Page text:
Still in his twenties, Pétur Sakari studied in his native Finland and in Paris and made his recording début at the age of 18. On his previous disc for BIS, he performed works by five French composers, receiving international acclaim with top marks in Diapason as well as on the Klassik-Heute website. For the present disc, Pétur has chosen to focus on César Franck, performing the composer's Three Pieces and Three Chorales 'pour grand orgue' on an instrument perfectly suited to the repertoire. Completed in 1880, the great organ in the Sainte-Croix cathedral of Orléans is a major - and well-preserved - example of the art of Aristide Cavaillé-Coll, the same maker who had previously built Franck's beloved organ in Sainte-Clotilde in Paris. ('My new organ? It's an orchestra!' was Franck's verdict.) Together the two gave the French organ tradition a new impetus with Franck laying the groundwork for a French symphonic organ style while Cavaillé-Coll constructed hundreds of organs capable of producing a sound that was full, homogeneous and modern. The Trois Pièces, which closes with the famous Pièce héroïque, were written for a Cavaillé-Coll instrument built for the 1878 World Fair in Paris. Twelve years later, and only weeks before his untimely death, Franck completed the Trois Chorals. The idea of writing organ chorales was inspired by Bach, but Franck composed them 'with quite a different plan': instead of traditional hymns they use an original, freely composed melody which is gradually revealed 'with great imagination', as Franck himself put it in a letter to his publisher. Both the Pieces and especially the Chorales have become central works in the repertoire of concert organists.
Still in his twenties, Pétur Sakari studied in his native Finland and in Paris and made his recording début at the age of 18. On his previous disc for BIS, he performed works by five French composers, receiving international acclaim with top marks in Diapason as well as on the Klassik-Heute website. For the present disc, Pétur has chosen to focus on César Franck, performing the composer's Three Pieces and Three Chorales 'pour grand orgue' on an instrument perfectly suited to the repertoire. Completed in 1880, the great organ in the Sainte-Croix cathedral of Orléans is a major - and well-preserved - example of the art of Aristide Cavaillé-Coll, the same maker who had previously built Franck's beloved organ in Sainte-Clotilde in Paris. ('My new organ? It's an orchestra!' was Franck's verdict.) Together the two gave the French organ tradition a new impetus with Franck laying the groundwork for a French symphonic organ style while Cavaillé-Coll constructed hundreds of organs capable of producing a sound that was full, homogeneous and modern. The Trois Pièces, which closes with the famous Pièce héroïque, were written for a Cavaillé-Coll instrument built for the 1878 World Fair in Paris. Twelve years later, and only weeks before his untimely death, Franck completed the Trois Chorals. The idea of writing organ chorales was inspired by Bach, but Franck composed them 'with quite a different plan': instead of traditional hymns they use an original, freely composed melody which is gradually revealed 'with great imagination', as Franck himself put it in a letter to his publisher. Both the Pieces and especially the Chorales have become central works in the repertoire of concert organists.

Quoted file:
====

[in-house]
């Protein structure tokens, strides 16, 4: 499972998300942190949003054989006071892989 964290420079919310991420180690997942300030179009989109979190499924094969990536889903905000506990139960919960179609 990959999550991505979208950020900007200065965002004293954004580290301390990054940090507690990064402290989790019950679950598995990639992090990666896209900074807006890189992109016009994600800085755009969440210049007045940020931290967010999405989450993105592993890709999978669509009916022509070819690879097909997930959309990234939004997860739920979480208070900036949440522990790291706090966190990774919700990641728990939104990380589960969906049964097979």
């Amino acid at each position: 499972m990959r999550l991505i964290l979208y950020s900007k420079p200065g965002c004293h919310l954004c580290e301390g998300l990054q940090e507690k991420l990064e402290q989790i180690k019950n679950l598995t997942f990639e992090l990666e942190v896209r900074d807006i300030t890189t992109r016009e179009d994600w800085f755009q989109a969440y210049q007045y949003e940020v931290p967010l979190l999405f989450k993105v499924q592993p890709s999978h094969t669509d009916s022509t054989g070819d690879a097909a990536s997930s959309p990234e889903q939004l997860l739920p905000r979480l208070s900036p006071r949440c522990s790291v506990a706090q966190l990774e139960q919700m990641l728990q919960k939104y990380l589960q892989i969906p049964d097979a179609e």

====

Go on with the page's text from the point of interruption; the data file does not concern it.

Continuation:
7318599923499

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Format: CD
Label: BIS
Rel. Date: 03/19/2021
UPC: 7318599923499

Trois Pieces / Trois Chorals
Artist: Franck / Sakari
Format: CD
New: New Stock Available for Order $19.99
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Still in his twenties, Pétur Sakari studied in his native Finland and in Paris and made his recording début at the age of 18. On his previous disc for BIS, he performed works by five French composers, receiving international acclaim with top marks in Diapason as well as on the Klassik-Heute website. For the present disc, Pétur has chosen to focus on César Franck, performing the composer's Three Pieces and Three Chorales 'pour grand orgue' on an instrument perfectly suited to the repertoire. Completed in 1880, the great organ in the Sainte-Croix cathedral of Orléans is a major - and well-preserved - example of the art of Aristide Cavaillé-Coll, the same maker who had previously built Franck's beloved organ in Sainte-Clotilde in Paris. ('My new organ? It's an orchestra!' was Franck's verdict.) Together the two gave the French organ tradition a new impetus with Franck laying the groundwork for a French symphonic organ style while Cavaillé-Coll constructed hundreds of organs capable of producing a sound that was full, homogeneous and modern. The Trois Pièces, which closes with the famous Pièce héroïque, were written for a Cavaillé-Coll instrument built for the 1878 World Fair in Paris. Twelve years later, and only weeks before his untimely death, Franck completed the Trois Chorals. The idea of writing organ chorales was inspired by Bach, but Franck composed them 'with quite a different plan': instead of traditional hymns they use an original, freely composed melody which is gradually revealed 'with great imagination', as Franck himself put it in a letter to his publisher. Both the Pieces and especially the Chorales have become central works in the repertoire of concert organists.